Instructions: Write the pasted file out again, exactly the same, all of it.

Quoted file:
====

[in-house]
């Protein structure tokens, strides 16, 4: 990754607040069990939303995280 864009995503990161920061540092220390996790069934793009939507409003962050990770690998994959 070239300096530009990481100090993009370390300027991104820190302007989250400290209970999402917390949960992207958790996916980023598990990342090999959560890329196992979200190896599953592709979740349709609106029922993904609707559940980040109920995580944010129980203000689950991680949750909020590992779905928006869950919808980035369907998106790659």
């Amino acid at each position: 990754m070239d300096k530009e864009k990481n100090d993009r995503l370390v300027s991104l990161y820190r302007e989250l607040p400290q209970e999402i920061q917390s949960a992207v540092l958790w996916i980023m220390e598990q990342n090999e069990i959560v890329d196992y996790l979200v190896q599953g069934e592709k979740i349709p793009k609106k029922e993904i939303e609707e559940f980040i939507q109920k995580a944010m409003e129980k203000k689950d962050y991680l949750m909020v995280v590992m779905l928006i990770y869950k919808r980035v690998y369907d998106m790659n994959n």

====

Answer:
[in-house]
């Protein structure tokens, strides 16, 4: 990754607040069990939303995280 864009995503990161920061540092220390996790069934793009939507409003962050990770690998994959 070239300096530009990481100090993009370390300027991104820190302007989250400290209970999402917390949960992207958790996916980023598990990342090999959560890329196992979200190896599953592709979740349709609106029922993904609707559940980040109920995580944010129980203000689950991680949750909020590992779905928006869950919808980035369907998106790659």
């Amino acid at each position: 990754m070239d300096k530009e864009k990481n100090d993009r995503l370390v300027s991104l990161y820190r302007e989250l607040p400290q209970e999402i920061q917390s949960a992207v540092l958790w996916i980023m220390e598990q990342n090999e069990i959560v890329d196992y996790l979200v190896q599953g069934e592709k979740i349709p793009k609106k029922e993904i939303e609707e559940f980040i939507q109920k995580a944010m409003e129980k203000k689950d962050y991680l949750m909020v995280v590992m779905l928006i990770y869950k919808r980035v690998y369907d998106m790659n994959n």